1. The dust ejected by the impact formed a semi-circular expanding cloud that extended from position angles (PA) 145° to 325°.
  2. Assuming an albedo typical of cometary grain size, the flux of the dust ejecta allowed us to estimate that the total mass of dust ejected was ~106 kg (equivalent to about 10 hours of normal comet activity).
  3. The orientation of the ejecta proves that the impact happened below the orbital plane of the comet.
  4. The position of the leading edge of the dust cloud present on the July 4th images show that it expanded outward at a projected speed of about 200±20ms–1 (though varying with azimuth).
  5. In the following days the shape of the cloud changed because of the effect of solar radiation pressure that moved the dust particles to the tail of the comet (PA=110°). The maximum projected distance in the sunward direction, achieved on July 7th, was 30,000km. By July 9th most of the ejected dust was moved to the coma and the comet looked like as in the pre-impact phase. The ejected dust is diluted in the comet tail.
Figure 1
Figure 1. First row: Sequence of calibrated near-infrared J-images of the dust coma of comet Tempel1 obtained with LIRIS at WHT. Notice the changes in the images from July 3rd (pre-impact) to July 4th (taken 16 hours after the impact). Second row: Post-impact J-images processed to show only the dust ejected by the impact. Each image has been divided by the pre-impact one obtained on July 3rd. The evolution of the ejecta cloud is clearly seen (see text). Third row: Same as 2nd row shown in a different flux scale. [ JPEG | TIFF ]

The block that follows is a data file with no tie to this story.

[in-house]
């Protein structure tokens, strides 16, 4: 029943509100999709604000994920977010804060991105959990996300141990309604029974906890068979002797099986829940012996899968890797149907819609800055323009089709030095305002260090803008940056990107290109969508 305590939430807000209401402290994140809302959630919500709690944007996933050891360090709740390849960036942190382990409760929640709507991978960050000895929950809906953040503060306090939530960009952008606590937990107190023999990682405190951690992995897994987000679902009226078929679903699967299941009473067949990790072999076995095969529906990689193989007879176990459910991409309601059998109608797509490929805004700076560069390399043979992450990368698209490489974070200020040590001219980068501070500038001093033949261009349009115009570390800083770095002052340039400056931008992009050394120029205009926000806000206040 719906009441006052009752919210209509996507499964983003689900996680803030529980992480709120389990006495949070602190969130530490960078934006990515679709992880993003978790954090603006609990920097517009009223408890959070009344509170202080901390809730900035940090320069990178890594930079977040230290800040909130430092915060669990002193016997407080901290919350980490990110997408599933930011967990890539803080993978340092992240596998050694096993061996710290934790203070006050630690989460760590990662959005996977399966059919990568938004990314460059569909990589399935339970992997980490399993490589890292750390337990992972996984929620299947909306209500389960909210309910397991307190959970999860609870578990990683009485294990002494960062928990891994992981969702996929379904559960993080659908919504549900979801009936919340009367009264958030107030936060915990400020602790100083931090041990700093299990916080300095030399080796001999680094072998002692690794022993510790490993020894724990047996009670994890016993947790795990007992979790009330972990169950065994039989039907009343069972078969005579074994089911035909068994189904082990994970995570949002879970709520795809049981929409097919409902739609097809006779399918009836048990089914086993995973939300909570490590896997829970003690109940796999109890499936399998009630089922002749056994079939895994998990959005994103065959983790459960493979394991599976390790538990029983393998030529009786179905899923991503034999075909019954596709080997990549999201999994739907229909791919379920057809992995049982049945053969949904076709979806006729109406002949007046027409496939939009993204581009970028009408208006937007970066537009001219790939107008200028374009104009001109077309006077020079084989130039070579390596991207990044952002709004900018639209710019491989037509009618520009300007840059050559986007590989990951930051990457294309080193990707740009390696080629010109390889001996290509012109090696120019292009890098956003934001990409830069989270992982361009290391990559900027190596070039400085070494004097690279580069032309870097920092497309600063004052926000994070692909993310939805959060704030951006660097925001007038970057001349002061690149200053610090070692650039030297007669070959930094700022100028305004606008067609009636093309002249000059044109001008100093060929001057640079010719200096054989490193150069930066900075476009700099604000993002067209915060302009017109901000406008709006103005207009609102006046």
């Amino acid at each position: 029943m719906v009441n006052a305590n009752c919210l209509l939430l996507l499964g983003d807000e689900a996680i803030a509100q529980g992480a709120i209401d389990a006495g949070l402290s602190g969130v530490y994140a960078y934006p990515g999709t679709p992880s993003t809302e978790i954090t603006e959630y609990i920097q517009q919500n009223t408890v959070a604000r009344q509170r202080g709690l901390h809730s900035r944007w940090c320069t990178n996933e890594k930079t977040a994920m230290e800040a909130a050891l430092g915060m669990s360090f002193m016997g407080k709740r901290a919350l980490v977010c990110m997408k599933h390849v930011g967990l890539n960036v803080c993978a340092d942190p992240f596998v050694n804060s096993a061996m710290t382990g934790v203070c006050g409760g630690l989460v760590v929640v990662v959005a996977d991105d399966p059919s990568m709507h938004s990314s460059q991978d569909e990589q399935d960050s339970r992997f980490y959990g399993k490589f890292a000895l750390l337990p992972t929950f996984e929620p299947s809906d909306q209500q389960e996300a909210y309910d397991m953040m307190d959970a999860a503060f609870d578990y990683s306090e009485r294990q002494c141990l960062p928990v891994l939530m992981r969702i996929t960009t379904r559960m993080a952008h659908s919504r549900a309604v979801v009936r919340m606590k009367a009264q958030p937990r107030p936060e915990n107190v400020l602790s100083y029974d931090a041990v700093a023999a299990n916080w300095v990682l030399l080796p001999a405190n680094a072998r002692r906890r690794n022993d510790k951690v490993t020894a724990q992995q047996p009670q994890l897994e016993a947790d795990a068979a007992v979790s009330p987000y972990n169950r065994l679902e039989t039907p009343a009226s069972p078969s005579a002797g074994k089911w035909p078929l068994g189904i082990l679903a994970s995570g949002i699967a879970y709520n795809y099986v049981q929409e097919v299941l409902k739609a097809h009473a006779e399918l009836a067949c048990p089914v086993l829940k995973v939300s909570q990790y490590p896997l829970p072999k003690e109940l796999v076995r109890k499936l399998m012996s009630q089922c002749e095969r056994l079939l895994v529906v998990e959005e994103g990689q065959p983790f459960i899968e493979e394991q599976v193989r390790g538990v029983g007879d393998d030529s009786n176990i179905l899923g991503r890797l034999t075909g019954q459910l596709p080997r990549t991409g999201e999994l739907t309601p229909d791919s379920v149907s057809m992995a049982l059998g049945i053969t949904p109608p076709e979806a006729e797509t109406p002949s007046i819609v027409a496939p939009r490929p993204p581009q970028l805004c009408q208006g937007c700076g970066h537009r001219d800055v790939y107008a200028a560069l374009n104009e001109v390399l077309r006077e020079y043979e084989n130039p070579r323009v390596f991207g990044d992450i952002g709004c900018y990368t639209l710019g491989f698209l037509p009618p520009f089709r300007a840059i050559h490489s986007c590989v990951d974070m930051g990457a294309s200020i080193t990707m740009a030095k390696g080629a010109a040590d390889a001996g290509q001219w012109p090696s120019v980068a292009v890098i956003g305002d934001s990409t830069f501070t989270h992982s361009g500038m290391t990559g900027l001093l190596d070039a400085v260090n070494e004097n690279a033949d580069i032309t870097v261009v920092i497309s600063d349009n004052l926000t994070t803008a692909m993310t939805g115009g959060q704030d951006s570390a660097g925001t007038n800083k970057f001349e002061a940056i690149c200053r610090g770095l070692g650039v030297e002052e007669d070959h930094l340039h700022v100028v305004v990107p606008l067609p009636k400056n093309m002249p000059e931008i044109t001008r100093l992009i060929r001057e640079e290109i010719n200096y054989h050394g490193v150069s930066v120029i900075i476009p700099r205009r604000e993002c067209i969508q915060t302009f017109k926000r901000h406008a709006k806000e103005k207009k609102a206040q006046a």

Figure 2
Figure 2. Sequences of processed post-impact R-band images as in 2nd row of Fig. 1. Images were obtained with ALFOSC at NOT. The rainbow scale goes from 1.0 in violet, to 1.5 in red. Notice that on July 9th the image is almost identical to that of July 3rd.[ JPEG | TIFF ]

The study of the structures of the dust coma in high S/N images (Fig. 3) provided also very interesting results:

  1. The comet presented some dust structures in the pre-impact phase that indicate that the nucleus had some particularly active regions.
  2. These structures remained after the impact, thus these active regions were not affected.
  3. The new structures observed after the impact on July 4th rapidly disappeared and none remained at a high S/N level after a few days.
Figure 3
Figure 3. Sequences of R-band images obtained with ALFOSC at NOT processed with a Laplacian filtering technique to detect dust structures. Dust jets appear as black straight jets close to the nucleus, dust shells appear as white curved structures. Filtering was optimised to detect the white shell on the right. This shell indicates the day-by-day expansion of the border of the dust cloud ejecta.[ JPEG | TIFF ]

In conclusion, the ORM campaign showed that the impact was an impulsive event that affected the dust mantle of the comet. A large amount of dust was ejected into the coma in a very short time. In no more than 5 days this dust dissipated. Also, if the impactor reached the fresh-ices below the dust mantle, it did not excavate enough to expose a sufficient amount of ices to create a new region sufficiently active to be easily detected.

Further studies of the dust and gas properties will be done. The images will be analysed with the help of Monte-Carlo modelling techniques to derive the dust grain size distribution and ejected velocities. Visible and infrared spectra will be analysed to determine the gas production rates and the colour of the comet dust.

The scientific team was composed by Javier Licandro (ING and IAC), Miquel Serra Ricart (IAC), Julia de León Cruz (IAC), Noemí Pinilla Alonso (TNG and IAC), M. Teresa Capria (INAF), Rafael Barrena (IAC), Mischa Schrimer (ING), Luisa Lara-López (IAA), and Gian Paolo Tozzi (INAF, Oss. di Arcetri). ¤

*: Email contact: Javier Licandro ()

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Last modified: 21 December 2010